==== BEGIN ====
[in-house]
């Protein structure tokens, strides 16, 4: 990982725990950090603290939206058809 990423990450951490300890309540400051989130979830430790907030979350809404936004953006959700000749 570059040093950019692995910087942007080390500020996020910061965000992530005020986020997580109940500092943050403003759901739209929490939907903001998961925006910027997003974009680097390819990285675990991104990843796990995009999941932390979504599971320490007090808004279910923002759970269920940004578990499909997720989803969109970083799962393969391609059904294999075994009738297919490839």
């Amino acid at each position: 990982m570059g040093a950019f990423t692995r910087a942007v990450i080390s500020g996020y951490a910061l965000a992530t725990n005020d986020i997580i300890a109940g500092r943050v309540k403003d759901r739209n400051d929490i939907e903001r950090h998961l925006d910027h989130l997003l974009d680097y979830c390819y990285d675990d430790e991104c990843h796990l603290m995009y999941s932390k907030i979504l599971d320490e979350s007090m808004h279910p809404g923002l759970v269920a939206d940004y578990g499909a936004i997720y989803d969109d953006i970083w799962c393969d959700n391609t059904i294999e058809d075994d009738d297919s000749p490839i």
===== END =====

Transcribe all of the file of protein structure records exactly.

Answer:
[in-house]
């Protein structure tokens, strides 16, 4: 990982725990950090603290939206058809 990423990450951490300890309540400051989130979830430790907030979350809404936004953006959700000749 570059040093950019692995910087942007080390500020996020910061965000992530005020986020997580109940500092943050403003759901739209929490939907903001998961925006910027997003974009680097390819990285675990991104990843796990995009999941932390979504599971320490007090808004279910923002759970269920940004578990499909997720989803969109970083799962393969391609059904294999075994009738297919490839």
């Amino acid at each position: 990982m570059g040093a950019f990423t692995r910087a942007v990450i080390s500020g996020y951490a910061l965000a992530t725990n005020d986020i997580i300890a109940g500092r943050v309540k403003d759901r739209n400051d929490i939907e903001r950090h998961l925006d910027h989130l997003l974009d680097y979830c390819y990285d675990d430790e991104c990843h796990l603290m995009y999941s932390k907030i979504l599971d320490e979350s007090m808004h279910p809404g923002l759970v269920a939206d940004y578990g499909a936004i997720y989803d969109d953006i970083w799962c393969d959700n391609t059904i294999e058809d075994d009738d297919s000749p490839i």